Home Latest News Former Supreme Court Judge to Head Probe Into Broadsheet Scandal

Former Supreme Court Judge to Head Probe Into Broadsheet Scandal

by Newsweek Pakistan

No Credit

Government says Azmat Saeed Sheikh will be consulted on constitution of committee tasked with fixing responsibility of losses to public exchequer

Pakistan’s federal government on Thursday appointed former Supreme Court judge Azmat Saeed Sheikh as the head of the inquiry committee tasked with probing the Broadsheet LLC scandal and fixing responsibility for the people involved in causing a massive loss to the national exchequer.

Information Minister Shibli Faraz announced Sheikh’s appointment in a posting on Twitter. The federal cabinet had on Jan. 19 decided to form an inquiry committee to look into the Broadsheet saga. Addressing a press conference after the cabinet meeting, Faraz said the committee would be headed by a former judge of the Supreme Court or high court and would be required to complete its investigation in 45 days and submit a report on Pakistanis who had illegally benefited themselves and laundered money to off-shore banks in light of the Broadsheet ruling.

According to Science and Technology Minister Fawad Chaudhry, the former judge of the apex court would also be consulted on the appointment of other members of the inquiry committee.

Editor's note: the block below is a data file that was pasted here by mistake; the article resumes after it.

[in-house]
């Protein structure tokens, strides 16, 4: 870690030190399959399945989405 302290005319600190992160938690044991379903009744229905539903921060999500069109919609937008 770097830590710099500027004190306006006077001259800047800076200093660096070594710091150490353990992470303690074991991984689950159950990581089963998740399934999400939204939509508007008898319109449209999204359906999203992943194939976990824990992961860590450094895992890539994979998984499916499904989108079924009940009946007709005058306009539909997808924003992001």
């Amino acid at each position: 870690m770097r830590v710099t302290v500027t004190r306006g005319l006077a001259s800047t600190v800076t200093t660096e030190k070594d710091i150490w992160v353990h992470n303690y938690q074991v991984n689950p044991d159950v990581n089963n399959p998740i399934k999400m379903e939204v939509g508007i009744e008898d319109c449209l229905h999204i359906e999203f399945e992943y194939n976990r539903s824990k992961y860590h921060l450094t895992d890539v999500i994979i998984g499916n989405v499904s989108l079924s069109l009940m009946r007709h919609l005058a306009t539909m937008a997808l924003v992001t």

Sheikh’s appointment has provoked controversy even prior to the launch of the probe, because he was part of the five-member larger Supreme Court bench that disqualified Nawaz Sharif in 2017. He is also a member of the Shaukat Khanum Hospital Board of Governors alongside Prime Minister Imran Khan, raising questions over his impartiality in the probe.

Broadsheet case

The Broadsheet scandal concerns a U.K. court ruling in which Pakistan’s National Accountability Bureau was told to pay $28.7 million to the assets recovery firm after the judge found that it had deliberately disregarded financial damages that could be caused by entering into settlement agreements with “registered” individuals. According to the ruling, NAB committed a breach of contract in ending its deal with Broadsheet without prior notice, and was entitled to recover in damages the amount it could potentially have recovered if the deal had not been dissolved. The incumbent PTI-led government—as a matter of routine—claims previous governments failed to act against “money launders,” leading to Islamabad having to pay Broadsheet and causing losses to the public exchequer.

Related Articles

Leave a Comment